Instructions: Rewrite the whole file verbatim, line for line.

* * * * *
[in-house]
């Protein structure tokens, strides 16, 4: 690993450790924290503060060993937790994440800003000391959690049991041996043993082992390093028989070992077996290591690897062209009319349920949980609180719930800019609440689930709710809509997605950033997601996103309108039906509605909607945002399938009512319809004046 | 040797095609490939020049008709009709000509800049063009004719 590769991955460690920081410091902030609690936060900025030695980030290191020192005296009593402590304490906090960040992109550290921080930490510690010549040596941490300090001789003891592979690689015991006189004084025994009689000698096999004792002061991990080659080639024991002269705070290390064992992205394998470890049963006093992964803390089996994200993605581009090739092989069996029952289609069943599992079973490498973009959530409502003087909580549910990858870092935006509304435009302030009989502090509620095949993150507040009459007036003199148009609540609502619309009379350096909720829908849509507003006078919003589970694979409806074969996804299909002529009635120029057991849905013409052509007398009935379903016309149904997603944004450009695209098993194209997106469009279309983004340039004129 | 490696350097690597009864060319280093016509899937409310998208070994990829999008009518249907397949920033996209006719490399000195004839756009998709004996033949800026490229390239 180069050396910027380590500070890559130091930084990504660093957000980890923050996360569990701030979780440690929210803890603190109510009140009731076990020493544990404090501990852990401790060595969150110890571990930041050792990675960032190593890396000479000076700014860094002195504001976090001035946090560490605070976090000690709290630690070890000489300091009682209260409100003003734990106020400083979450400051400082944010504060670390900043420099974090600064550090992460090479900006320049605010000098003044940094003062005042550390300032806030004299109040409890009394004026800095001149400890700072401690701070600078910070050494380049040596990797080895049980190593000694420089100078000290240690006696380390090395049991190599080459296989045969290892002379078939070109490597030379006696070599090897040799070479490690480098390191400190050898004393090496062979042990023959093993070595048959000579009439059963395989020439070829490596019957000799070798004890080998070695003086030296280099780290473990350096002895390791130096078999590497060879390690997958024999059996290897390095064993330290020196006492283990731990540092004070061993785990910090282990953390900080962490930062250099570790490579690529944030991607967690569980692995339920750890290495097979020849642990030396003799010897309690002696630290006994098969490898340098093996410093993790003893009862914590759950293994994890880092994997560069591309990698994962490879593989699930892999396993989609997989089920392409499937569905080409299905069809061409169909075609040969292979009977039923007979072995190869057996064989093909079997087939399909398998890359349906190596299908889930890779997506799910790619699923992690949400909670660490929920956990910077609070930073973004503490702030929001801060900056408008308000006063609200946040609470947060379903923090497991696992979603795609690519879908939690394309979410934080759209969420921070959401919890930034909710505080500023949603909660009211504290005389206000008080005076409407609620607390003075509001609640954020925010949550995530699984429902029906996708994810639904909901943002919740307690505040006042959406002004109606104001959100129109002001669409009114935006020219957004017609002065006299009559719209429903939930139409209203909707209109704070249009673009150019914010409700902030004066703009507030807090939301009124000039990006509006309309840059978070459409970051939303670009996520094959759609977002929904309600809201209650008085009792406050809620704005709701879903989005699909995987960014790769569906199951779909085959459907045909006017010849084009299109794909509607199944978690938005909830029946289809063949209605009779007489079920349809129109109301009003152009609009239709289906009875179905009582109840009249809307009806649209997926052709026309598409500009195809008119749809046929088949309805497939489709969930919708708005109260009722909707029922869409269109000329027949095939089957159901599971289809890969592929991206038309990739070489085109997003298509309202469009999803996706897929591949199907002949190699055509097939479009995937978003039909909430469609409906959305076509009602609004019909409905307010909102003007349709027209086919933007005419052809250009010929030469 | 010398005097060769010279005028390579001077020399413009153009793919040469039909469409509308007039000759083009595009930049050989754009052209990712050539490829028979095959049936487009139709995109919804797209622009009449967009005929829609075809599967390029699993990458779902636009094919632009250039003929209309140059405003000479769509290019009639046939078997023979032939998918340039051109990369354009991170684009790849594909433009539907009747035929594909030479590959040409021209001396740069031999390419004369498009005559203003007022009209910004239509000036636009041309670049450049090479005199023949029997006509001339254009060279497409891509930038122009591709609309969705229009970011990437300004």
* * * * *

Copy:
[in-house]
């Protein structure tokens, strides 16, 4: 690993450790924290503060060993937790994440800003000391959690049991041996043993082992390093028989070992077996290591690897062209009319349920949980609180719930800019609440689930709710809509997605950033997601996103309108039906509605909607945002399938009512319809004046 | 040797095609490939020049008709009709000509800049063009004719 590769991955460690920081410091902030609690936060900025030695980030290191020192005296009593402590304490906090960040992109550290921080930490510690010549040596941490300090001789003891592979690689015991006189004084025994009689000698096999004792002061991990080659080639024991002269705070290390064992992205394998470890049963006093992964803390089996994200993605581009090739092989069996029952289609069943599992079973490498973009959530409502003087909580549910990858870092935006509304435009302030009989502090509620095949993150507040009459007036003199148009609540609502619309009379350096909720829908849509507003006078919003589970694979409806074969996804299909002529009635120029057991849905013409052509007398009935379903016309149904997603944004450009695209098993194209997106469009279309983004340039004129 | 490696350097690597009864060319280093016509899937409310998208070994990829999008009518249907397949920033996209006719490399000195004839756009998709004996033949800026490229390239 180069050396910027380590500070890559130091930084990504660093957000980890923050996360569990701030979780440690929210803890603190109510009140009731076990020493544990404090501990852990401790060595969150110890571990930041050792990675960032190593890396000479000076700014860094002195504001976090001035946090560490605070976090000690709290630690070890000489300091009682209260409100003003734990106020400083979450400051400082944010504060670390900043420099974090600064550090992460090479900006320049605010000098003044940094003062005042550390300032806030004299109040409890009394004026800095001149400890700072401690701070600078910070050494380049040596990797080895049980190593000694420089100078000290240690006696380390090395049991190599080459296989045969290892002379078939070109490597030379006696070599090897040799070479490690480098390191400190050898004393090496062979042990023959093993070595048959000579009439059963395989020439070829490596019957000799070798004890080998070695003086030296280099780290473990350096002895390791130096078999590497060879390690997958024999059996290897390095064993330290020196006492283990731990540092004070061993785990910090282990953390900080962490930062250099570790490579690529944030991607967690569980692995339920750890290495097979020849642990030396003799010897309690002696630290006994098969490898340098093996410093993790003893009862914590759950293994994890880092994997560069591309990698994962490879593989699930892999396993989609997989089920392409499937569905080409299905069809061409169909075609040969292979009977039923007979072995190869057996064989093909079997087939399909398998890359349906190596299908889930890779997506799910790619699923992690949400909670660490929920956990910077609070930073973004503490702030929001801060900056408008308000006063609200946040609470947060379903923090497991696992979603795609690519879908939690394309979410934080759209969420921070959401919890930034909710505080500023949603909660009211504290005389206000008080005076409407609620607390003075509001609640954020925010949550995530699984429902029906996708994810639904909901943002919740307690505040006042959406002004109606104001959100129109002001669409009114935006020219957004017609002065006299009559719209429903939930139409209203909707209109704070249009673009150019914010409700902030004066703009507030807090939301009124000039990006509006309309840059978070459409970051939303670009996520094959759609977002929904309600809201209650008085009792406050809620704005709701879903989005699909995987960014790769569906199951779909085959459907045909006017010849084009299109794909509607199944978690938005909830029946289809063949209605009779007489079920349809129109109301009003152009609009239709289906009875179905009582109840009249809307009806649209997926052709026309598409500009195809008119749809046929088949309805497939489709969930919708708005109260009722909707029922869409269109000329027949095939089957159901599971289809890969592929991206038309990739070489085109997003298509309202469009999803996706897929591949199907002949190699055509097939479009995937978003039909909430469609409906959305076509009602609004019909409905307010909102003007349709027209086919933007005419052809250009010929030469 | 010398005097060769010279005028390579001077020399413009153009793919040469039909469409509308007039000759083009595009930049050989754009052209990712050539490829028979095959049936487009139709995109919804797209622009009449967009005929829609075809599967390029699993990458779902636009094919632009250039003929209309140059405003000479769509290019009639046939078997023979032939998918340039051109990369354009991170684009790849594909433009539907009747035929594909030479590959040409021209001396740069031999390419004369498009005559203003007022009209910004239509000036636009041309670049450049090479005199023949029997006509001339254009060279497409891509930038122009591709609309969705229009970011990437300004």